The present study aimed at demonstrating the impact of simulation, as an educational tool, to be used in association with traditional lectures for the training of medical students in the field of obstetrics and specifically in childbirth. The most interesting feature about the study was that the routine use of the training session on simulator improved not only the acquisition of technical and non-technical skills, but also the capacity in clinical management and decision-making processes associated with better awareness of their own abilities and self-confidence.

In the literature, various studies have demonstrated the role of simulation as an educational tool for residents in obstetrics5 and also in medical students.1 11 Recent reports indicate that simulation improves the quality of care8 and patient–physician communication.12

From these studies already published, it seems that also in undergraduate medical students, technical and non-technical skills are greatly improved by the routine use of low-fidelity or high-fidelity simulators.

For this reason, Birch and colleagues supported the use of simulation-based training over traditional lecture-only methodology because they offer several advantages and improvements in clinical management and interdisciplinary communication.9 13

The original aspect of our work is to focus our attention on the perception of medical students regarding their own abilities and thus their confidence. This aspect has not extensively been reported in the literature, especially applied to simulation and is still an important element that creates greater discomfort even in experienced, non-specialist operators. Although Scholz and colleagues14 evaluated students’ feelings of the understanding of both the physiology of parturition and that of obstetric procedures, there are no studies focusing on the evaluation of participants’ degree of self-confidence on facing a delivery, by themselves. For this reason, we created a self-assessment test, which was applied at different stages of the study. In this test, we assessed the most frequent comments and fears reported by first-aid operators when dealing with an external hospital delivery.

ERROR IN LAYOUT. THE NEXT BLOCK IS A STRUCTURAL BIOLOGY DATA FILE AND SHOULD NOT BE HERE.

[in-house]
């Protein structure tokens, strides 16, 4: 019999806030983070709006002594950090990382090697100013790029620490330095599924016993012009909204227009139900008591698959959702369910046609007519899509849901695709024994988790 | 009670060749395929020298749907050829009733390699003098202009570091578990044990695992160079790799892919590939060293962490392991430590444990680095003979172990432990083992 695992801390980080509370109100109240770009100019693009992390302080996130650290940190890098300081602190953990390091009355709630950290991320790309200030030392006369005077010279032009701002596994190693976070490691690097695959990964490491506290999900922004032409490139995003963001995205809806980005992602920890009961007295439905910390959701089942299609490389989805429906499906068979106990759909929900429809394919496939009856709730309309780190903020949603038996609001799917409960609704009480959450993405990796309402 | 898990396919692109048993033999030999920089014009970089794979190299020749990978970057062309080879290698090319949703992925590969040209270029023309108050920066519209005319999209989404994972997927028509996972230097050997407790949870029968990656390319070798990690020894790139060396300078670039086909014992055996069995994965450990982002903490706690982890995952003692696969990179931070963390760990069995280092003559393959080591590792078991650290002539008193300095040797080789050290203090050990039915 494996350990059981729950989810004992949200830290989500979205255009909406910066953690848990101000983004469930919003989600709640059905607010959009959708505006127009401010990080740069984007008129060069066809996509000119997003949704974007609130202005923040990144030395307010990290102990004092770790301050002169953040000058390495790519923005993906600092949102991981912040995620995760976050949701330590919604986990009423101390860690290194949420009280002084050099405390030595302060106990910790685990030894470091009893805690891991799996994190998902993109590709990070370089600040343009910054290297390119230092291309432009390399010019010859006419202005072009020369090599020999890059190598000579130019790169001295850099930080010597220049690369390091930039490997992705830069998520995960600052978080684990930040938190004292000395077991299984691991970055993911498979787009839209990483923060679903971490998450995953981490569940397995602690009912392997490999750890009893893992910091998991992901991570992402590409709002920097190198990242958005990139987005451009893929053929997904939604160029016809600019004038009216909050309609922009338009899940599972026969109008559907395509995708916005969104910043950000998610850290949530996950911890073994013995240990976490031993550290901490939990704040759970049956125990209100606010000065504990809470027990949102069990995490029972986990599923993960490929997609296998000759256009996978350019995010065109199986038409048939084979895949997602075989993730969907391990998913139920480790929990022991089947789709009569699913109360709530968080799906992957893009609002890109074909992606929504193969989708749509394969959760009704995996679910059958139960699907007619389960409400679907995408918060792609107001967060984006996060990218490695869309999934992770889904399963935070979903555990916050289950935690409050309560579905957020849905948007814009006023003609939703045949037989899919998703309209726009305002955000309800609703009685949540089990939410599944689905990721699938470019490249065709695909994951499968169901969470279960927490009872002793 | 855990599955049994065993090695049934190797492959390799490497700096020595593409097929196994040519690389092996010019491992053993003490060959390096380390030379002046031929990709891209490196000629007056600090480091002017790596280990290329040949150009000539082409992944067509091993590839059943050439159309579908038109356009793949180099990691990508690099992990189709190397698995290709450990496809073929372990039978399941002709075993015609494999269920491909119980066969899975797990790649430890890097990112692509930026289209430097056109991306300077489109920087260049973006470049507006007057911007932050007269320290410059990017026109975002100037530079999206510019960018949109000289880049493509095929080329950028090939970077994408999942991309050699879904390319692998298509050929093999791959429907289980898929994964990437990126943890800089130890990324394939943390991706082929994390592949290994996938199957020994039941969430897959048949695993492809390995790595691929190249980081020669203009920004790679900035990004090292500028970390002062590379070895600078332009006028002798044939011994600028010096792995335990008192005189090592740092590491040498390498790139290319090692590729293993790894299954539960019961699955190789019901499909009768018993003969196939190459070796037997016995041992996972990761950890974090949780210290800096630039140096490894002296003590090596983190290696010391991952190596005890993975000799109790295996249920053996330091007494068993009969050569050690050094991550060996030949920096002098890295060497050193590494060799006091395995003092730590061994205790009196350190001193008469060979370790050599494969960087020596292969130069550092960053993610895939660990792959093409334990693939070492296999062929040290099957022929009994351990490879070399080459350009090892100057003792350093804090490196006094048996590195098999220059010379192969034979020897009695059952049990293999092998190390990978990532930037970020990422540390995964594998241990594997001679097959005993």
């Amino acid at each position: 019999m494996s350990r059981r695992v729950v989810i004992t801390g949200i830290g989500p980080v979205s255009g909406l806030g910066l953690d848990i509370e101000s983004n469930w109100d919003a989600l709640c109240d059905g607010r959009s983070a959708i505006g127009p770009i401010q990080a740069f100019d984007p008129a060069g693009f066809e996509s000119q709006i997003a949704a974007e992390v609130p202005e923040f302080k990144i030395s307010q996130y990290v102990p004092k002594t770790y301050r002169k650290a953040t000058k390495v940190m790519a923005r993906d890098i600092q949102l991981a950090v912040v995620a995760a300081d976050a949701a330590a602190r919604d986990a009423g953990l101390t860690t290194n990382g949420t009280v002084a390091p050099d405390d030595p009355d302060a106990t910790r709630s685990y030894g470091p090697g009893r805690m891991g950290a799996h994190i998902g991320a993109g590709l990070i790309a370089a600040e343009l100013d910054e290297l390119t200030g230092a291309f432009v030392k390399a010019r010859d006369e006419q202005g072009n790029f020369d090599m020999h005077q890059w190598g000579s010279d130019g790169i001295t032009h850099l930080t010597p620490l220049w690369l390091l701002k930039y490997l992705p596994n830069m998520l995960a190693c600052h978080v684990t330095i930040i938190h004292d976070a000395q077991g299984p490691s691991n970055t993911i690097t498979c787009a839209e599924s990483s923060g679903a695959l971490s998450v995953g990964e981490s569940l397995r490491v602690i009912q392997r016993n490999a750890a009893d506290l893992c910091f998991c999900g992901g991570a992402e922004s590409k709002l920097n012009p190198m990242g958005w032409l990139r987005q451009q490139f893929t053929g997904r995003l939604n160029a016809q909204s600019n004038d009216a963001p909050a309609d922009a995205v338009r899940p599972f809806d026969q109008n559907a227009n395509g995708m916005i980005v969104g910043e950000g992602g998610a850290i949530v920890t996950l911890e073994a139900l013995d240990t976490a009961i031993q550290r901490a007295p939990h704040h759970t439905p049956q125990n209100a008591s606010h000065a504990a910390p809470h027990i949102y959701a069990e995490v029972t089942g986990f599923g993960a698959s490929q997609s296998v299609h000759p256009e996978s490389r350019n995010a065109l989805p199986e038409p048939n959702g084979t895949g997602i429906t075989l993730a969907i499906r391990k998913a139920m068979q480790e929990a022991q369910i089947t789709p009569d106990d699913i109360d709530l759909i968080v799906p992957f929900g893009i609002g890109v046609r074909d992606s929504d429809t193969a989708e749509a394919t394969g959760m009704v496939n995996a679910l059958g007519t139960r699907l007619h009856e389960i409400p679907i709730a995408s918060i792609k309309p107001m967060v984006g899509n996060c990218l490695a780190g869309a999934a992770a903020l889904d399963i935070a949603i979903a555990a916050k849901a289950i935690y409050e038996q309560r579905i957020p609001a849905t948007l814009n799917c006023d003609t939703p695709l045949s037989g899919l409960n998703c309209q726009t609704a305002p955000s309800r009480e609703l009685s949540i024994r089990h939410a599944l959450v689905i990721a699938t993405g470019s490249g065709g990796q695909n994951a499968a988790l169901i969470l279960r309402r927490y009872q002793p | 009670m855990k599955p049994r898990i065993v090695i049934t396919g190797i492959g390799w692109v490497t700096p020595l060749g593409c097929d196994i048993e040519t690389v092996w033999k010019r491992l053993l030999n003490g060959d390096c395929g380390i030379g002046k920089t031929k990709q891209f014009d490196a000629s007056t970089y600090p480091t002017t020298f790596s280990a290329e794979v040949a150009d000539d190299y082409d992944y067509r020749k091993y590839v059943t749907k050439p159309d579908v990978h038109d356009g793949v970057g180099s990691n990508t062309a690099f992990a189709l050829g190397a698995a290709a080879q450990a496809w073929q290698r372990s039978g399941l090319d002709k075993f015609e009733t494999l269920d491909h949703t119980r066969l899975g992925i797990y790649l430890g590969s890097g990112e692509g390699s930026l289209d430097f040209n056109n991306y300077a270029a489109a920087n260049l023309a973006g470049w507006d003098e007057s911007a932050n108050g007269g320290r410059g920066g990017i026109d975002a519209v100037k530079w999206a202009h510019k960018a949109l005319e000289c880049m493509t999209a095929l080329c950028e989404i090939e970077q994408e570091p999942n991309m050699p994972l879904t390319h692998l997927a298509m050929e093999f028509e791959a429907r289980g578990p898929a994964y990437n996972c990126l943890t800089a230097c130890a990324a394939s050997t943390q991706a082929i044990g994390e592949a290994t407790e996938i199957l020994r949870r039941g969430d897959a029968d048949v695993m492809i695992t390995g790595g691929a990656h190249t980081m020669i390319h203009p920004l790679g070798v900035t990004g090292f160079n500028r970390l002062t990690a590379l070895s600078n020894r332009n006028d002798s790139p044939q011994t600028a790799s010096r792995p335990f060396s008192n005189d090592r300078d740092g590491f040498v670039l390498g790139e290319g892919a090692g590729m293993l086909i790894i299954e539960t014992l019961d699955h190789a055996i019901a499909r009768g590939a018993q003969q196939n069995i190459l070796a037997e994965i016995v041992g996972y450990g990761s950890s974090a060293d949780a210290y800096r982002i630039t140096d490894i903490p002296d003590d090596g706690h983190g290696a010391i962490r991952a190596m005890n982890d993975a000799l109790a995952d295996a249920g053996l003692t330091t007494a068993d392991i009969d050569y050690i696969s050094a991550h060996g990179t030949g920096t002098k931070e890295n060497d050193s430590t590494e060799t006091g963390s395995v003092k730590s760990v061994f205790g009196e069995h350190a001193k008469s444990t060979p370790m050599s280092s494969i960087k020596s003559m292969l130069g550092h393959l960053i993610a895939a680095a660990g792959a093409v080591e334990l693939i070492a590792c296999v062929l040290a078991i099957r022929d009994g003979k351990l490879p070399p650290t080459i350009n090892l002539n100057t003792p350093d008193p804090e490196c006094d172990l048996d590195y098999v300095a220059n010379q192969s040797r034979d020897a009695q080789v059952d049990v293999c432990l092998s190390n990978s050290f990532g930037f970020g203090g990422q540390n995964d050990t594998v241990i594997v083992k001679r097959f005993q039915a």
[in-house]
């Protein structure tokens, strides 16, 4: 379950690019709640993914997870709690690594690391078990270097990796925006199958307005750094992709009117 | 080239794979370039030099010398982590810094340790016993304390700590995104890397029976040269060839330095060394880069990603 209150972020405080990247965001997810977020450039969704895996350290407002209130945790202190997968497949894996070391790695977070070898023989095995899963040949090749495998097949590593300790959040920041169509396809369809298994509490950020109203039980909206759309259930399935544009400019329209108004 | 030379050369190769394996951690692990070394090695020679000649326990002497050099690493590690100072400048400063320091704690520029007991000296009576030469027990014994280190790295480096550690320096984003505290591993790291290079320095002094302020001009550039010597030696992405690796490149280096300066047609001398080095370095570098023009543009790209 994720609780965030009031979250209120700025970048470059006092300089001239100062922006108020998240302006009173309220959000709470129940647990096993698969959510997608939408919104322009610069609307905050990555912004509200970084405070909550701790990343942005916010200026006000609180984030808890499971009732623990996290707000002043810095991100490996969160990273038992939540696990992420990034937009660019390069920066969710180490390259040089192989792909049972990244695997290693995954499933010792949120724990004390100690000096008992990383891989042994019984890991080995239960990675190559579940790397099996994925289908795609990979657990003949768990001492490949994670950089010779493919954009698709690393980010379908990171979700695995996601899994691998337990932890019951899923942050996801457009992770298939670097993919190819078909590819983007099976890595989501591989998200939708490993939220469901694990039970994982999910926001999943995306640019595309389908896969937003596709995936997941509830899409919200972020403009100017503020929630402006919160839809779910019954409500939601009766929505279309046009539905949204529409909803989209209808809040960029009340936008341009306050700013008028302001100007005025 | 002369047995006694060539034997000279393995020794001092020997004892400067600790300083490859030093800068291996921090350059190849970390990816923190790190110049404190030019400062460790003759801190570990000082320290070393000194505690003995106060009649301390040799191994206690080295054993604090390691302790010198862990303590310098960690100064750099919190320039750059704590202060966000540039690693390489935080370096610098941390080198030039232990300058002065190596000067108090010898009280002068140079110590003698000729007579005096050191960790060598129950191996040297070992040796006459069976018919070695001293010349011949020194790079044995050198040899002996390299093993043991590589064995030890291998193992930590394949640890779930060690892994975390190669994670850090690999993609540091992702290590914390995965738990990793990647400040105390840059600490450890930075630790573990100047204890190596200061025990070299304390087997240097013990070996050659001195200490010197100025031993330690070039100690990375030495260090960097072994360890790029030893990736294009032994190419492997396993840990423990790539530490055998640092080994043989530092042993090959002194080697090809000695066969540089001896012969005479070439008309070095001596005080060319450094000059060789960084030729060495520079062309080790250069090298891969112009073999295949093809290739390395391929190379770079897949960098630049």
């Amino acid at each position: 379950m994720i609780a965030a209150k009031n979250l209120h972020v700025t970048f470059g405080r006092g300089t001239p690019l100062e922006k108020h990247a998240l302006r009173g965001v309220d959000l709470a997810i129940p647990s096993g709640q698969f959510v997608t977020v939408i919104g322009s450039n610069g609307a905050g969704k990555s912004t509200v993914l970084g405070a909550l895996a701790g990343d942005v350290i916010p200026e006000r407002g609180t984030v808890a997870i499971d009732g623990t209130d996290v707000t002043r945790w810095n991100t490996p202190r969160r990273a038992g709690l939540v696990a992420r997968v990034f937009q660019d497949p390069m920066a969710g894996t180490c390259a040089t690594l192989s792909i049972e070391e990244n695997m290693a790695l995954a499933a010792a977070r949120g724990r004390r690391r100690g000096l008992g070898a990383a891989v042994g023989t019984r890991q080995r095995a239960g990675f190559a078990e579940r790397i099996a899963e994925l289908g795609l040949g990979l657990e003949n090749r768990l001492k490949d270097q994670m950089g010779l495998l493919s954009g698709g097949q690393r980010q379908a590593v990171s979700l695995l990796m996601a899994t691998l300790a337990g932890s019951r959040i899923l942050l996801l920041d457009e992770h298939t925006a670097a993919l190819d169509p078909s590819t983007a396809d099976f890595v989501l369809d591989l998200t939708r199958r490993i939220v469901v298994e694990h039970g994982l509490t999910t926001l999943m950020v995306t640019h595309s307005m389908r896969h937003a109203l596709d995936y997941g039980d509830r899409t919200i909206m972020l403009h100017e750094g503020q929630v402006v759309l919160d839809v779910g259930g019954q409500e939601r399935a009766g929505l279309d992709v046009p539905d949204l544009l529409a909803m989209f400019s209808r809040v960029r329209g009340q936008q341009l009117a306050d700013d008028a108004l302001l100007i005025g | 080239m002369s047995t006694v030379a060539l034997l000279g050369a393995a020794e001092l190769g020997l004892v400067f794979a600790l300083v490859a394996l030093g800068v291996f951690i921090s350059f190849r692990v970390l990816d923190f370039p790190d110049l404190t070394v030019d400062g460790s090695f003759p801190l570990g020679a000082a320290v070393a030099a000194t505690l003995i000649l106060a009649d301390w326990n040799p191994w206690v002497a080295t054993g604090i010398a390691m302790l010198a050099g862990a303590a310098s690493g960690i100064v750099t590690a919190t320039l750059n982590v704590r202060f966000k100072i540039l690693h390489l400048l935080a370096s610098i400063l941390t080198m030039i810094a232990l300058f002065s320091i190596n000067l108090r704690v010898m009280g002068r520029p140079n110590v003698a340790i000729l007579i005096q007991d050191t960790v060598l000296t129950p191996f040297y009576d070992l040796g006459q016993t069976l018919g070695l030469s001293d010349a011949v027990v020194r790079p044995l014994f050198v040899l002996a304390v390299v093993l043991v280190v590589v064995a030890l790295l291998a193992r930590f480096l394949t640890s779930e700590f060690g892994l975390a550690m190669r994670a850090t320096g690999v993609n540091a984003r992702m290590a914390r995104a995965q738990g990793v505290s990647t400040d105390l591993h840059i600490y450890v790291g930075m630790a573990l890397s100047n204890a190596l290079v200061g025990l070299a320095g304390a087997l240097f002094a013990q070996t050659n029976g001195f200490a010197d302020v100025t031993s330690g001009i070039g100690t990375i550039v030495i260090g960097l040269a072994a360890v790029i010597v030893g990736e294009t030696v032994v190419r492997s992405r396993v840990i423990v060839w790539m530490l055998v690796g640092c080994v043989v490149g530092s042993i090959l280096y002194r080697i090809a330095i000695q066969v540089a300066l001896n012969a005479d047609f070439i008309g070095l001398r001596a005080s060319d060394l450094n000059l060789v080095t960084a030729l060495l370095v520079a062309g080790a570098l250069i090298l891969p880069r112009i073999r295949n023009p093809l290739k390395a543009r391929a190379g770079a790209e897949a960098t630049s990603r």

The special attention to self-perception of participants is not random. Many of the first-aiders report that one of the most limiting factors in this type of rescue is their personal experience. It is paradoxical that very experienced practitioners who deal with daily life-threatening disease have difficulties solving a physiological childbirth but, at the same time, only the repetition of the experience makes them much more confident. Starting from this assumption, with this self-assessment test we tried to evaluate how the simple execution of simulation could improve the individual perception of their own skills. Validated tests in this regard are not available in the literature; hence, we created a test on the basis of the most frequent experiences and feelings reported by first aiders during this type of emergency.

Beyond the technical and non-technical skills that have been analysed, we also evaluated how self-confidence changed throughout the use of a birth simulator. This allowed, though artificially, experiencing repeatedly childbirth, in a safely manner.